Scoring: The Central Coast Regional Water Quality Control Board (Water Board) updated the scoring method for assessing the status and trends of waterbodies. The analyses look at all available data, some of it going back to the 1990s. More information on the methods of analysis and results for other areas on the California Central Coast are available at the Water Board website.
Bay Oxygen: The bay oxygen readings were collected by Estuary Program volunteers via kayak using handheld meters by YSI, either the model 85 or the model 2030. For the 2020 report, the Magnitude Exceedance Quotient (MEQ) method was used and included all data going back to 2002. The trend for bay oxygen data was determined by calculating the MEQ analysis using data for all sites, both prior to January 1, 2014 and after that date for comparison. The bay wide trend was Stable (represented by a circle), meaning no real change from before as compared to after January 1, 2014. The overall bay dissolved oxygen condition was Poor (represented by the color orange of the symbol).
Nitrates: The creek nitrate scores for the 2020 report differed greatly from the 2014 report, which is the last time the Estuary Program conducted the analysis. The difference was due to changes in the Water Board method of analysis, rather than a change in nitrate conditions on local creeks. For the 2020 report, the Magnitude Exceedance Quotient (MEQ) method was used and included all data going back to 2001. For the 2014 report, the analysis included five years of data (2008 to 2012) and determined whether a certain percent of the data was above or below the thresholds of 1 mg/L (protective of aquatic life) and 10 mg/L (protective of human health). The Water Board is adopting the MEQ method because it takes into account by how much a reading exceeds the threshold target value and how many of the readings exceed the threshold target value. This revised approach provides better information on the health of a water body.
In determining the trend in nitrate data, it was difficult to distill the status for the entire watershed down to just one symbol. We decided that the best approach would be to represent the watershed nitrate status with the conditions on the sites lowest down (closest to the bay) on our two main creeks, Chorro and Los Osos. Because we lacked adequate data from lower Los Osos Creek due to tidal influence (bay water is pushed up the creek by the tides, making it difficult to measure the nitrates in the freshwater coming downstream), we decided to represent the trend in nitrate data with our most downstream monitoring site on Chorro Creek, which is located at the site known as Twin Bridges. This is where Chorro Creek passes under the South Bay Boulevard bridge. Using the Twin Bridges nitrate data, the results were divided into two groups: data before January 1, 2014 and data after that date. The status was calculated for each group of data, and the readings since the cut-off date have shown some improvement. Thus, the trend went from Very Poor nitrate results to Poor and the indicator symbol was an upward pointing arrow. The symbol has a red square (representing Very Poor conditions of data before January 2014) and an orange triangle (representing Improving but Poor conditions in data since January 2014).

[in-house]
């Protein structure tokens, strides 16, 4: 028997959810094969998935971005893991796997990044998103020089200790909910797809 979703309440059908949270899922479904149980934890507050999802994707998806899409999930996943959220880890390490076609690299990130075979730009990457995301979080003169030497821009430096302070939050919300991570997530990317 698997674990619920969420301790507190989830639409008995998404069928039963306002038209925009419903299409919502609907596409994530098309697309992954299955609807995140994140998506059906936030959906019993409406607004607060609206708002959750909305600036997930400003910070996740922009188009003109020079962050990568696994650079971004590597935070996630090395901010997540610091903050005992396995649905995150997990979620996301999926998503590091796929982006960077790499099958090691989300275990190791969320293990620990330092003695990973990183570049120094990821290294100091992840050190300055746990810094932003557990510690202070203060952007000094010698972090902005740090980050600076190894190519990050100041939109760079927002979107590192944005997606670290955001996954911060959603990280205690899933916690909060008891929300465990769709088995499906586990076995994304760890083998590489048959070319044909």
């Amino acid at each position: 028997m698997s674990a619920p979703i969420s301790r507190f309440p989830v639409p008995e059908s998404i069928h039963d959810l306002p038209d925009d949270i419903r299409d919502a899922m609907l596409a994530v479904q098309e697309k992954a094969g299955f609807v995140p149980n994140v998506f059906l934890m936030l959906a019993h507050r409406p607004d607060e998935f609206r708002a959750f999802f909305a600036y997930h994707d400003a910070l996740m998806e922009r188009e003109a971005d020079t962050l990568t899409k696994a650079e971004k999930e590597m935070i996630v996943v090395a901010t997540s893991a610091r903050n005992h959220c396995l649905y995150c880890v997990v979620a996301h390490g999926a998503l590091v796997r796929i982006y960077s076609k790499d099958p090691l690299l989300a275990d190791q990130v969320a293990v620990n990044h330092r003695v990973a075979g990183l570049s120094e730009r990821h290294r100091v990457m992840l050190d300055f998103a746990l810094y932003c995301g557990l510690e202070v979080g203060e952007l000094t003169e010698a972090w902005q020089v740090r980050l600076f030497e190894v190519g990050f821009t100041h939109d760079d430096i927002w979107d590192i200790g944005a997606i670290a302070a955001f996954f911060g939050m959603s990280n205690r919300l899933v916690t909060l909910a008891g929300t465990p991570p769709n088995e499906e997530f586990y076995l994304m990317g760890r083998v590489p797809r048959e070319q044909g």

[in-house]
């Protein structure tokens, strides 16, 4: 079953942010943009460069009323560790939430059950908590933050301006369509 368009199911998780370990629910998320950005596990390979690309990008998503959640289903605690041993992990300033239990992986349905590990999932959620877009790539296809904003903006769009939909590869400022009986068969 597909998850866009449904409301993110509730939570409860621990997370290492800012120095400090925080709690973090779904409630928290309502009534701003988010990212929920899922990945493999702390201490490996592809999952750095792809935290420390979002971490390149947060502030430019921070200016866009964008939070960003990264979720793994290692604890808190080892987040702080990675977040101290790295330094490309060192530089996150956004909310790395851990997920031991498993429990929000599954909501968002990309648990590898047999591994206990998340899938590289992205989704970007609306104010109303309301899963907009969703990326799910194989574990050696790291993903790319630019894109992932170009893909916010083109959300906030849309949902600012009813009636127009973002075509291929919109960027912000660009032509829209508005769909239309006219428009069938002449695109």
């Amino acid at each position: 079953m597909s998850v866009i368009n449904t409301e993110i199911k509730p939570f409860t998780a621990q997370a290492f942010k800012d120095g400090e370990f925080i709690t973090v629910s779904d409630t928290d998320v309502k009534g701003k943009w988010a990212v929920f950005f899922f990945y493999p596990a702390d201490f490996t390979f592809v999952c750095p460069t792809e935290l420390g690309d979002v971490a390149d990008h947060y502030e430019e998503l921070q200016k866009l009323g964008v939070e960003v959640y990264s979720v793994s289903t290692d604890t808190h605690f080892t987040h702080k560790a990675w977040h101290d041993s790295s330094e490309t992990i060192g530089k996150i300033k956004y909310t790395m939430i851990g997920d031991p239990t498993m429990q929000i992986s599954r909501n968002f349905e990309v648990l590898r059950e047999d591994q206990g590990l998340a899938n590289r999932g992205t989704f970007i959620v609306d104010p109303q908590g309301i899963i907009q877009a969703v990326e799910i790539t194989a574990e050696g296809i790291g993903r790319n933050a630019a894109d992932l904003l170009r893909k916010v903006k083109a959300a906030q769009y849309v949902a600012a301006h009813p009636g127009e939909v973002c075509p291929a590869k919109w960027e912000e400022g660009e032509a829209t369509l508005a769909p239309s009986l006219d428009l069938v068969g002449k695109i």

If we had multiple sites on a creek, we combined the data to create a single score for each creek and that score was extrapolated to apply to the entire creek. The exception is Chorro Creek, where the creek was divided into upper, middle, and lower segments based on hydrological characteristics, inputs, and other factors.
Creek Health: The bioassessment data is collected following a detailed technical protocol developed by the state of California. The bioassessment samples are sent to a taxonomy lab for sorting, counting, and identification. The lab provides raw scores (how many of each family or genus was present) as well as metrics calculated with the raw data. One of these metrics is the Southern California Index of Biotic Integrity (IBI) score, and this is the metric that the Estuary Program used for our analysis. We calculated the average of all available data, some going back to the 1990s, and compared it to the scoring criteria for the IBI scores which are as follows: Very Good (80 to 100), Good (60 to 79), Fair (40 to 59), Poor (20 to 39), and Very Poor (0 to 19). The indicator symbol for Creek Health is a circle because the trend has been Stable over time. The color is grey indicating Unknown status, because we lack data from areas that we expect are heavily impacted, specifically lower Los Osos and Warden Creeks.
In creating the map, if we had multiple sites on a creek, we combined the data to create a single score for each creek and that score was extrapolated to apply to the entire creek. The exception is Chorro Creek, where the creek was divided into upper, middle, and lower segments based on hydrological characteristics, inputs, and other factors.